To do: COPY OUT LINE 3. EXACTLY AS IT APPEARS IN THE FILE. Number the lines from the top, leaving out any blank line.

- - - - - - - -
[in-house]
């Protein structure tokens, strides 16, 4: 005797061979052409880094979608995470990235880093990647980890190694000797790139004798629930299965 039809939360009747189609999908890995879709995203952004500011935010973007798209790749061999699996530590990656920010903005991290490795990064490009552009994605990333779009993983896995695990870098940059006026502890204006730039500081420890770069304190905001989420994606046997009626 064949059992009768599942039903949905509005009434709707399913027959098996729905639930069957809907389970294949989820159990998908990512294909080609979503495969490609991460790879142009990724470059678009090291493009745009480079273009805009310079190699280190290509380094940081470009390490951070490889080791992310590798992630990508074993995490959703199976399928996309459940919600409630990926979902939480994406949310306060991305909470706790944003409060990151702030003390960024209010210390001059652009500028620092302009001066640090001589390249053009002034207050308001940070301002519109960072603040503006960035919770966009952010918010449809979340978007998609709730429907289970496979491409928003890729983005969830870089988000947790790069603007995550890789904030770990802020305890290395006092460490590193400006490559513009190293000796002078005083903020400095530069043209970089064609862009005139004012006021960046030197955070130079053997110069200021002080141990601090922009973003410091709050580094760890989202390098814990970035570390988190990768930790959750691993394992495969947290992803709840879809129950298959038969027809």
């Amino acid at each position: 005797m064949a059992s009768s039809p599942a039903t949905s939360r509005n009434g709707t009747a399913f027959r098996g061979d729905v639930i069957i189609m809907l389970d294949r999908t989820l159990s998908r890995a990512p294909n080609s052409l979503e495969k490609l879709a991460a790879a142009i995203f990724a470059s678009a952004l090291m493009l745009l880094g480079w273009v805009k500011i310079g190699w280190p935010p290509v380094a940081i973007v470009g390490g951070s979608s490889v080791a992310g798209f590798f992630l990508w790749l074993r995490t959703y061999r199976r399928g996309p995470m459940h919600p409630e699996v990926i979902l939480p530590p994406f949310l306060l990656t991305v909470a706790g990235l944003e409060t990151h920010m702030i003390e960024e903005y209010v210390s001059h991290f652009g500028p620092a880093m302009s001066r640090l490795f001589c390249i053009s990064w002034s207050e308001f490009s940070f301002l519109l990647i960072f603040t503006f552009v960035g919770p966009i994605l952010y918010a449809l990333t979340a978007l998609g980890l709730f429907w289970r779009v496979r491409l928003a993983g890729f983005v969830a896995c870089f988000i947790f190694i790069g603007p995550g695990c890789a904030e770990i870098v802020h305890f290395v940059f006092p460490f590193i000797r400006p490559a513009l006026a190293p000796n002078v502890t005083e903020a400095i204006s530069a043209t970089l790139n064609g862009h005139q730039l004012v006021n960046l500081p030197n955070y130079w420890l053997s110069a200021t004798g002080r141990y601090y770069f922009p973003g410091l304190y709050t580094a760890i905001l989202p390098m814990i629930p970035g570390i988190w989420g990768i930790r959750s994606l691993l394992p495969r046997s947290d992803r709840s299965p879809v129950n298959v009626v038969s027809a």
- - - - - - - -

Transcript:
């Amino acid at each position: 005797m064949a059992s009768s039809p599942a039903t949905s939360r509005n009434g709707t009747a399913f027959r098996g061979d729905v639930i069957i189609m809907l389970d294949r999908t989820l159990s998908r890995a990512p294909n080609s052409l979503e495969k490609l879709a991460a790879a142009i995203f990724a470059s678009a952004l090291m493009l745009l880094g480079w273009v805009k500011i310079g190699w280190p935010p290509v380094a940081i973007v470009g390490g951070s979608s490889v080791a992310g798209f590798f992630l990508w790749l074993r995490t959703y061999r199976r399928g996309p995470m459940h919600p409630e699996v990926i979902l939480p530590p994406f949310l306060l990656t991305v909470a706790g990235l944003e409060t990151h920010m702030i003390e960024e903005y209010v210390s001059h991290f652009g500028p620092a880093m302009s001066r640090l490795f001589c390249i053009s990064w002034s207050e308001f490009s940070f301002l519109l990647i960072f603040t503006f552009v960035g919770p966009i994605l952010y918010a449809l990333t979340a978007l998609g980890l709730f429907w289970r779009v496979r491409l928003a993983g890729f983005v969830a896995c870089f988000i947790f190694i790069g603007p995550g695990c890789a904030e770990i870098v802020h305890f290395v940059f006092p460490f590193i000797r400006p490559a513009l006026a190293p000796n002078v502890t005083e903020a400095i204006s530069a043209t970089l790139n064609g862009h005139q730039l004012v006021n960046l500081p030197n955070y130079w420890l053997s110069a200021t004798g002080r141990y601090y770069f922009p973003g410091l304190y709050t580094a760890i905001l989202p390098m814990i629930p970035g570390i988190w989420g990768i930790r959750s994606l691993l394992p495969r046997s947290d992803r709840s299965p879809v129950n298959v009626v038969s027809a």